By a MetNews Staff Writer
A Chinese company that did not open its mail containing documents relating to an arbitration, and then a court proceeding, stemming from a claim against it for breach of contract—holding to its position that no contract was formed—is entitled to no relief from a judgment against it, confirming a default arbitration award, for nearly $415 million, the Court of Appeal for this district has held.
The unpublished opinion, filed Monday, affirms an order by Los Angeles Superior Court Judge Randolph Hammock denying the motion of Changzhou SinoType Technology Co., Ltd. to set aside the judgment. Presiding Justice Lee Smalley Edmon of Div. Three said the motion could not be granted because the motion was untimely.
The arbitration award—for in the amount of $414,601,200, plus 10 percent interest from Nov. 6, 2013, was confirmed on Oct. 23, 2014. SinoType moved for relief from the judgment on Jan. 29, 2016, more than 15 months later.
In its motion, it argued that when its chairman and general manager, Kejian “Curt” Huang, met in Los Angeles in 2008 with the president of Rockefeller Asia, Faye Huang, and signed a four-page memorandum of understanding (“MOU”), he was led to believe that it was what is known in China as a “bei wang lu,” which recites the status of negotiations, and has no contractual force. Accordingly, it explained, it ignored the arbitration proceedings and brought its motion when, to its surprise, it learned of the ensuing judgment against it.
The lateness of the motion, Edmon said, is fatal to it.
“Pursuant to Code of Civil Procedure section 473, a judgment may be set aside more than six months after it was entered only if it is void—that is, if the trial court acted without fundamental authority over the subject matter or a party,” she wrote.
In a June 1, 2018 opinion, Edmon declared that the judgment was void because service of process—by mail—was not in conformity with the Hague Service Convention. However, the California Supreme Court granted review, and on April 2, 2020 reversed the Court of Appeal’s decision, holding that the parties had, in the MOU, agreed to such service, and had the power to include provisions contravening the convention.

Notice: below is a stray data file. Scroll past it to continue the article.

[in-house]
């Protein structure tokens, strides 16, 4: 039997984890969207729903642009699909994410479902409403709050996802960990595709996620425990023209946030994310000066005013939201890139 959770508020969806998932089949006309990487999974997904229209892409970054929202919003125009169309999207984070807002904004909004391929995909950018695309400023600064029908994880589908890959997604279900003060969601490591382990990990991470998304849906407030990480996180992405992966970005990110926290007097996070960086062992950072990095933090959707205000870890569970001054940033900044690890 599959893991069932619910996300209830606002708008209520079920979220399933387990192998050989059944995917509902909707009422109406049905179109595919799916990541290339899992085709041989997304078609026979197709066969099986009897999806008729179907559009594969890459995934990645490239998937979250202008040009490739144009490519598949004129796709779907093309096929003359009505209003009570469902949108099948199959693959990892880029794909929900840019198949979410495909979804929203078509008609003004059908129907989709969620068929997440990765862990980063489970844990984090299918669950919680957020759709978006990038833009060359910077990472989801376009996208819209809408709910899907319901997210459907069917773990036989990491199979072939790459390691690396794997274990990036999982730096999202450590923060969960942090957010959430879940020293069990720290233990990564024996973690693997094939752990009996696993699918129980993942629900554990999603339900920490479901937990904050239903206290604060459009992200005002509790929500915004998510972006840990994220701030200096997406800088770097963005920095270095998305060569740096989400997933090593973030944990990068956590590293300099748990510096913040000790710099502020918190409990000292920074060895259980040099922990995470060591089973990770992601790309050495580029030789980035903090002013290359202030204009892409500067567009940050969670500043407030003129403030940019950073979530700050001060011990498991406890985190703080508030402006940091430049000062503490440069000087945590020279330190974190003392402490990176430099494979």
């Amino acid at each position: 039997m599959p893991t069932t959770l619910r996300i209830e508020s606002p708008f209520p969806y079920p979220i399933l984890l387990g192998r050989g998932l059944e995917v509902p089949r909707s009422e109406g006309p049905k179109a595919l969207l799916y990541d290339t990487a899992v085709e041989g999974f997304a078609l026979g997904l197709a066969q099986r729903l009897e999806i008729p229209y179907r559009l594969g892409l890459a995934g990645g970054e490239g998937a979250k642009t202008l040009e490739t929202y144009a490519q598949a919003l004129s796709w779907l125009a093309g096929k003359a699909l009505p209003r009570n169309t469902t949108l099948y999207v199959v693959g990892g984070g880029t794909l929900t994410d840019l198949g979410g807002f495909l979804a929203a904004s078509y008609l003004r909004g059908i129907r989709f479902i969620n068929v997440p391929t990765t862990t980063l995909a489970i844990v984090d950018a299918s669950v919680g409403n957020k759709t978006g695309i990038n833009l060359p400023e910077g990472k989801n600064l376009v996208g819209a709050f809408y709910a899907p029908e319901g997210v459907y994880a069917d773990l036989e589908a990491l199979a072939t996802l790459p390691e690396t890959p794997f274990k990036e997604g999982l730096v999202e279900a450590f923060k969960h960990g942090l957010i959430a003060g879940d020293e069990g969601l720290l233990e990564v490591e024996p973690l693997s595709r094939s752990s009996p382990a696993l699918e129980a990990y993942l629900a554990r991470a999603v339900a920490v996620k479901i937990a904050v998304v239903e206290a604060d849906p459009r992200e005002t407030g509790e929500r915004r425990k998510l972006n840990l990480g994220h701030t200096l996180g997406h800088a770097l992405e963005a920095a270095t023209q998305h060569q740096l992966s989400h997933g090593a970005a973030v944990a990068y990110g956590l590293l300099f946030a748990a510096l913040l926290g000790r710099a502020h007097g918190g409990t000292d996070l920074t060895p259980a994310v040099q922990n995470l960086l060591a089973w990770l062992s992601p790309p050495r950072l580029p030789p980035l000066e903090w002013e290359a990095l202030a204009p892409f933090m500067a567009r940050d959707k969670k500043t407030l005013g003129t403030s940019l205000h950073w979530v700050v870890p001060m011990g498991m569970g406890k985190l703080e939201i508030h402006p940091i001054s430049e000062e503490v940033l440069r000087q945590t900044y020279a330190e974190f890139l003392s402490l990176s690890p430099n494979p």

In her opinion on remand, Edmon said the parties had submitted “to the jurisdiction of the Federal and State Courts in California,” and “the judgment was not void.”
Allegation of Fraud
Rejecting the contention that the MOU was void because Curt Huang was induced to sign it through fraud, Edmon said:
“In the present case, Curt stated in his declaration that Faye did not give him sufficient time to read the MOU and represented that it was not a binding agreement. Even were we to credit these statements, however, they would not establish fraud in the execution of the agreement to arbitrate. Whatever Faye’s representations about the MOU, the MOU was, on its face, a binding agreement: It stated that upon execution by the parties, it ‘shall be in full force and effect and shall constitute the full understanding of the Parties that shall not be modified by any other agreements, oral or written.’ Curt’s alleged failure to acquaint himself with these terms was unreasonable—and thus these terms are binding on SinoType—absent evidence that Faye ‘took some action or said something to hurry or pressure’ him.”
“Curt does not assert that Faye did so: While he says that he had only 10 minutes to review the MOU, he admits this was because he had a flight to catch, not because Faye hurried him. Faye’s statements, therefore, did not deprive Curt of a reasonable opportunity to discover the ‘the character and essential terms of the’ MOU….As a result, the MOU was not void under the doctrine of fraud in the execution, and the trial court therefore did not lack personal jurisdiction over SinoType.”
The case is Rockefeller Technology Investments (Asia) v. Changzhou Sinotype Technology Co., Ltd., B272170.
Representing SinoType were Alhambra attorney Steve Qi and San Marino lawyer Steven L. Sugars of the Law Offices of George L. Young & Associates. Acting for Rockefeller Asia were Thomas P. O’Brien, Katherine F. Murray, and Nicole D. Lueddeke of Paul Hastings and Steven A. Blum and Gary Ho of the downtown Los Angeles firm of Blum Collins LLP.
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